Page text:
We believe that MNFs with adequate coating would enhance these characteristics with their inbuilt thermal conducting properties. The colloidal stability of water based MNF and surface modification of NPs are the two most significant aspects that favor fruitful application [37]. Nanosized ferrites have been synthesized by many researchers by techniques like pulsed wire discharge method, reverse micelle technique, co-precipitation method, emulsion method, hydrothermal method and high energy ball milling, etc. Nickel ferrites (NiFe2O4) are widely used in high-frequency applications like microwave due to their adequately low hysteresis losses and high resistivity [38]. NiFe2O4 is a soft ferromagnetic material with all nickel ions located in the B-sites and ferric ions in both A-sites and B-sites crystallizing with a completely inverse and cubic spinel structure [39]. Nanocrystalline NiFe2O4 particles were synthesized using simple self-combustion techniques with the help of albumen, which plays the role of fuel in the combustion process [40]. CoFe2O4 is the most suitable candidate for biomedical applications, as it has excellent physical and chemical stability, tunable coercivity, saturation magnetization, large anisotropy property and interesting inverse spinel cobalt ferrite structure [41]. The antimicrobial activity of the CoFe2O4 NPs on pathogenic and multidrug-resistant bacterial strains has also been reported [42]. The synthesis, characterization and magnetic properties of CoFe2O4 nanorods have also been studied as well as its application in the medical field [43]. Fe3O4 NPs have been greatly used in many medical applications because of their excess biosafety, readymade availability, governable features compared to other NPs [44]. Magnetic nano reagents (MNR) comprised of bio probe-coated MNP and liquid solvents have been established to progress the medical functions as compared to the other current medical procedures like ELISA [45]. Many strategies have been carefully devised and examined to obtain sub-nano magnetic particles through micro-emulsion and poly-process and chemical co-precipitation, which is extremely popular because of its large-scale production potential, simplicity and inexpensive nature [46].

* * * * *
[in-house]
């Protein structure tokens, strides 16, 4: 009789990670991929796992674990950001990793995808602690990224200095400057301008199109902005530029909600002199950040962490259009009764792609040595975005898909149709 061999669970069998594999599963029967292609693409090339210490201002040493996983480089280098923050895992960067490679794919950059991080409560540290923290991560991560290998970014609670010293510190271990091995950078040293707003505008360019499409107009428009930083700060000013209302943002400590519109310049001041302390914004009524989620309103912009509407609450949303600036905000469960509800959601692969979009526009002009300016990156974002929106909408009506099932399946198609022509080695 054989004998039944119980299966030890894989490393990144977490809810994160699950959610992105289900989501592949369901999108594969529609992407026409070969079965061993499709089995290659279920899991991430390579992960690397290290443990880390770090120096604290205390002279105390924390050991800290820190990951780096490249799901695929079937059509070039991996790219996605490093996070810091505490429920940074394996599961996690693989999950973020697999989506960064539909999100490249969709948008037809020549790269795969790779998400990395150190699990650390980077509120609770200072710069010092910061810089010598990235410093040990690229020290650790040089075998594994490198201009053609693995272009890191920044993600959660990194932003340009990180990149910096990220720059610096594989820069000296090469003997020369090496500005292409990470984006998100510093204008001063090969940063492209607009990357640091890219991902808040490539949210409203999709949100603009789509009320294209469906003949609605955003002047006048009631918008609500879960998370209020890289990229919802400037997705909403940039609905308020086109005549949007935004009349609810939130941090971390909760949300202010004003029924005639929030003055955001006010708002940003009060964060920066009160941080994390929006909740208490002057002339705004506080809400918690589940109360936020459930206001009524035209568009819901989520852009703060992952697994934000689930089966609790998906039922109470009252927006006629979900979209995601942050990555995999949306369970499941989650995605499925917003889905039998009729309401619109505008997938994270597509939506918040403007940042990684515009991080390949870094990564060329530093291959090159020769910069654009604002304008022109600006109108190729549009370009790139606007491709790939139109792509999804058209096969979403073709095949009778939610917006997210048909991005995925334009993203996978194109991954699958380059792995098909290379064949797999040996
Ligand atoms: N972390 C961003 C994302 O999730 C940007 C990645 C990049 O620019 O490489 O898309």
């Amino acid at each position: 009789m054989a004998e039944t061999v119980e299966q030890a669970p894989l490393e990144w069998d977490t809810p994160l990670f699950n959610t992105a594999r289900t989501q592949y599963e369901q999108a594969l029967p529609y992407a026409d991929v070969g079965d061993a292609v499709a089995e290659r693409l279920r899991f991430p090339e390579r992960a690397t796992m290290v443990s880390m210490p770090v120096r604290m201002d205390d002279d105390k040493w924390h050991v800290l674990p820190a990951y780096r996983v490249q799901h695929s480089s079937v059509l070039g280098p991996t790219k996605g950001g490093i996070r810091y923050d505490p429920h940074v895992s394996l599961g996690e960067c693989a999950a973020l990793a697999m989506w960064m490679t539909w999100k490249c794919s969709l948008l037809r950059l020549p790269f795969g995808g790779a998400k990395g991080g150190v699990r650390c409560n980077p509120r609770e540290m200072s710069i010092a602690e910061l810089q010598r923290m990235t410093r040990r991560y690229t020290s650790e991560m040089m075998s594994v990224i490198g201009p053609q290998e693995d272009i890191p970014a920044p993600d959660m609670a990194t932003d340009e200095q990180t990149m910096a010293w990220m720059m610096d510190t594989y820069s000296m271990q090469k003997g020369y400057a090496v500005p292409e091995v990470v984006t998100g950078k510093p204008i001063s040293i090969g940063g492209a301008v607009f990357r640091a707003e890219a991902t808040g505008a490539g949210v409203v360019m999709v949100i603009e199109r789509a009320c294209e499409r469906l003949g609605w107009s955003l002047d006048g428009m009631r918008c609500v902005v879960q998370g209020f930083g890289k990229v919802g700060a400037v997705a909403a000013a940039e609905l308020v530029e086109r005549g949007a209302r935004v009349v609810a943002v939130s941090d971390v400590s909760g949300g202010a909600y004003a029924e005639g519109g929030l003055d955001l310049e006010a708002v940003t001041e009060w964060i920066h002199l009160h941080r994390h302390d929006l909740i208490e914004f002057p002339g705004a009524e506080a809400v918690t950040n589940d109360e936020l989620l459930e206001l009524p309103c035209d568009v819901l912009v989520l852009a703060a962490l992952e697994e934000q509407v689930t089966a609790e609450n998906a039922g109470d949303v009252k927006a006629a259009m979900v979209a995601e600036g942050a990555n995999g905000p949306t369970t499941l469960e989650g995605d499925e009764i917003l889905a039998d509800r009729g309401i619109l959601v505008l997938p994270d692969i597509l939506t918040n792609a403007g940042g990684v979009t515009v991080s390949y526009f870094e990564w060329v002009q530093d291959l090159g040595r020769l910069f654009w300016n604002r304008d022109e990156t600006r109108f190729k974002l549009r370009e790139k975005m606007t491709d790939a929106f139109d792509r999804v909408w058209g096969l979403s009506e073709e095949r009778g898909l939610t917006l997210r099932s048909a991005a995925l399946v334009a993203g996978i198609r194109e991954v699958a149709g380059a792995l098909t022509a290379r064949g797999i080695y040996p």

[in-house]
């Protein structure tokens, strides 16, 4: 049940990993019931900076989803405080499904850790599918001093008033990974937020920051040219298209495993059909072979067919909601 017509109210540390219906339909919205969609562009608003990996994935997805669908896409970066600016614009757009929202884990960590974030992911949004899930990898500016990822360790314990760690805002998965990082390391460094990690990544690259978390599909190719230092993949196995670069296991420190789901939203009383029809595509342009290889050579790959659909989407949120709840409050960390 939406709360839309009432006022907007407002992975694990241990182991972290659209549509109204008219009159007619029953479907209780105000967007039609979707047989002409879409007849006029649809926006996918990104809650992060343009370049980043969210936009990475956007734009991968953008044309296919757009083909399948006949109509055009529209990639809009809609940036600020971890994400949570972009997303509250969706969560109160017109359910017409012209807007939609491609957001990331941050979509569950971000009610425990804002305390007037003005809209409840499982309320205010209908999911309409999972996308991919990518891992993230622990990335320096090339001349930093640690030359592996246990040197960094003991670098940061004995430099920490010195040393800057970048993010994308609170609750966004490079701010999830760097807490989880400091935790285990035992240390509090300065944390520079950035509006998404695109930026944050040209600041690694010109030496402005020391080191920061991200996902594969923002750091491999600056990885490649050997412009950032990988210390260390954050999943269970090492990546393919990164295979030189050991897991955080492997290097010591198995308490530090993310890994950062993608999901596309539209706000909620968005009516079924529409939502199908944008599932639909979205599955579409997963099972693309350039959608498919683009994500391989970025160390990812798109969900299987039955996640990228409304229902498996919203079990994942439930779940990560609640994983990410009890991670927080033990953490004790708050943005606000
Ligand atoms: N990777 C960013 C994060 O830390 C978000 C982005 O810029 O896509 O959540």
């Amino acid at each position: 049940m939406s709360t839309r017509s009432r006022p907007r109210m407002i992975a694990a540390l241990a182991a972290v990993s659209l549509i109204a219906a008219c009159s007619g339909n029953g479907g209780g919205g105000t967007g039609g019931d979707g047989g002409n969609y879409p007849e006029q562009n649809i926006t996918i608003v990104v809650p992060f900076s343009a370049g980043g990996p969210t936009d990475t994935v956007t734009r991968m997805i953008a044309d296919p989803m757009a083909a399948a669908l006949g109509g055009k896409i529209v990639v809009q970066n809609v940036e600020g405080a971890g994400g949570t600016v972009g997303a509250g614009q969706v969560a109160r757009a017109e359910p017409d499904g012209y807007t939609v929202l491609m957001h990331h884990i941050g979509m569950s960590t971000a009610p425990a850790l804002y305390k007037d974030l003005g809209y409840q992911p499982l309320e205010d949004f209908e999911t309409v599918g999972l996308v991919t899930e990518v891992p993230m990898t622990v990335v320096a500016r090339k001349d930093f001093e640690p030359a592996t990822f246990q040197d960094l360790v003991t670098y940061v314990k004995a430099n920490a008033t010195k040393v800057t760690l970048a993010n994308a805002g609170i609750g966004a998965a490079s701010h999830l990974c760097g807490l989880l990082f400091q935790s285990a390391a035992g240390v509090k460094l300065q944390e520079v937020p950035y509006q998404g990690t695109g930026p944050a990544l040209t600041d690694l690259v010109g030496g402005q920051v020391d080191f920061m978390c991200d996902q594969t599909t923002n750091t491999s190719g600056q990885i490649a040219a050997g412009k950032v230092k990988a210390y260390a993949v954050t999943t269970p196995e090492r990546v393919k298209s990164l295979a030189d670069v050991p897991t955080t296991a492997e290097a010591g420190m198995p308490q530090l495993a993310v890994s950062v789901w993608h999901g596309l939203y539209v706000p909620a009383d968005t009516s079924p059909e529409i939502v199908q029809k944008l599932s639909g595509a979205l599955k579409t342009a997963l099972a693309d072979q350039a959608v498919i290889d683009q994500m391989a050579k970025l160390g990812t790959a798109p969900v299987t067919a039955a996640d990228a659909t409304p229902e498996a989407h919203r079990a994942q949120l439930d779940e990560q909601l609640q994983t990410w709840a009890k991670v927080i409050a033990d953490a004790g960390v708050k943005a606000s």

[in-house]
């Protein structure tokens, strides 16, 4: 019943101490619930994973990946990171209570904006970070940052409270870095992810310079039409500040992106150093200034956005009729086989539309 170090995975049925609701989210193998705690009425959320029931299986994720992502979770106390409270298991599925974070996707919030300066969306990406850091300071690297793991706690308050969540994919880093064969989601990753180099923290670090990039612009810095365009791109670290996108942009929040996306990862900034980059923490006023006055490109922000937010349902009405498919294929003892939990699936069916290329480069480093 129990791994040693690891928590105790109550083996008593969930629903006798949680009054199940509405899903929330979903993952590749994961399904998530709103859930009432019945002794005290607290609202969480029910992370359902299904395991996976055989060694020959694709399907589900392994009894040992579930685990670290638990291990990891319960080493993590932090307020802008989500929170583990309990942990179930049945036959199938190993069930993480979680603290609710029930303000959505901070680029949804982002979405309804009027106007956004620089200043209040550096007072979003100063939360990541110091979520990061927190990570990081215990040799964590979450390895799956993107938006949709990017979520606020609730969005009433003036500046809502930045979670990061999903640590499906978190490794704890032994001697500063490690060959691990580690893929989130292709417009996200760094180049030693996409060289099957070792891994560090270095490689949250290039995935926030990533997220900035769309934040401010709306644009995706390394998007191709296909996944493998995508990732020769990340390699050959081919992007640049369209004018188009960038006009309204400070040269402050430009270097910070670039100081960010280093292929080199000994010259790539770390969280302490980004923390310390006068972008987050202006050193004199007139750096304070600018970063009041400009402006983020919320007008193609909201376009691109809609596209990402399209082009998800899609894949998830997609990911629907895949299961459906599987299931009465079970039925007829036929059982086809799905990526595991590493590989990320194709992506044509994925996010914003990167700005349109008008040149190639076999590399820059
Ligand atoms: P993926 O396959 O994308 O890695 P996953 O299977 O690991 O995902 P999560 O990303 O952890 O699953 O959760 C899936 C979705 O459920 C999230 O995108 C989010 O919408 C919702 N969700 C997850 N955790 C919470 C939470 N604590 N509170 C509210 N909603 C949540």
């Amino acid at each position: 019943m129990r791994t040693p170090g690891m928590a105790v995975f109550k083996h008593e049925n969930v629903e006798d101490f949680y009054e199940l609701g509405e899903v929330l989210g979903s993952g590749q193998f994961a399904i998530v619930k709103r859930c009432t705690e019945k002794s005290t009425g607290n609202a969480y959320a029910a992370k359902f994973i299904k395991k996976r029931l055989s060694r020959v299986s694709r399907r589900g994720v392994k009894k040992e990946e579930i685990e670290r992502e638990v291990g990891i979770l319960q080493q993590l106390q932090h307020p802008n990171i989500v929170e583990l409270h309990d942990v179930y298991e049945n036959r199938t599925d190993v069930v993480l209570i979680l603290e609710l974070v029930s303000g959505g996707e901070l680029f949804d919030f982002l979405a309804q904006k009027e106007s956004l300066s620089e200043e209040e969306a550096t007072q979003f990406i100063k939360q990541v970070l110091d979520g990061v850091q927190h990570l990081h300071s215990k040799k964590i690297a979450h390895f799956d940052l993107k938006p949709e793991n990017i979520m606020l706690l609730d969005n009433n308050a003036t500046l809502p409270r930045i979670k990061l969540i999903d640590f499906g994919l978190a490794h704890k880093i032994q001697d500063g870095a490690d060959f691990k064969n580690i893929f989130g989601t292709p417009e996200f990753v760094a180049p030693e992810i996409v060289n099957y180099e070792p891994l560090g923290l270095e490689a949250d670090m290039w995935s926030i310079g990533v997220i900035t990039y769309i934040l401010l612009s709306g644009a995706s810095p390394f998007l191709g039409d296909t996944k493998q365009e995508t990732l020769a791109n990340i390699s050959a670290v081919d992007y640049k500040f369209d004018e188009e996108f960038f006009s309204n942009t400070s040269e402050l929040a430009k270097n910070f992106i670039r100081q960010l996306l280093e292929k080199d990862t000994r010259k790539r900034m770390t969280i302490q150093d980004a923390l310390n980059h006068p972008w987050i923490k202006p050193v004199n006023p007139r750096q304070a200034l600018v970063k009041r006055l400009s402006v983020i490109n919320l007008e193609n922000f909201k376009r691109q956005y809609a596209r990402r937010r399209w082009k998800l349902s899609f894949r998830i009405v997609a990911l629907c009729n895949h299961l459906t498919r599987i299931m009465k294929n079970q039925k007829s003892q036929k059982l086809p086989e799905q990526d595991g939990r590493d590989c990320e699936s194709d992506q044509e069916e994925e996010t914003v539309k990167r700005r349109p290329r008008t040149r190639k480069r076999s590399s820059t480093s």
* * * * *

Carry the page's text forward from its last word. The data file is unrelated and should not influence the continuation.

In this report, the thermo-physical properties and biomedical applications of a few of the MNFs (NiFe2O4, CoFe2O4 and Fe3O4) are analyzed. It is important to note that the utilization of MNPs in a biomedical application requires judicious control of particle size, non-fouling surfaces, and increased functionalities. Especially, MNPs with adequate biofunctionalization are required for drug loading/release application. Importantly, surface modification of MNPs can be effective for multifunctional prospects such as diagnosis and therapeutic utility. The development of MNPs with appropriate surface functionalization has advanced exponentially over the past few years. In this study, magnetic NPs are coated with polyethylene glycol (PEG). To our knowledge, the efficacy of MNFs formulated with PEG-coated MNPs has not been evaluated for drug loading and release characteristics. We have used the anti-cancer drug, doxorubicin hydrochloride (referred to as DOX), as the model drug for demonstrating the drug loading/release capabilities of the formulated MNF with aqueous phosphate buffer as the base liquid.

2. Materials and Methods

2.1. Materials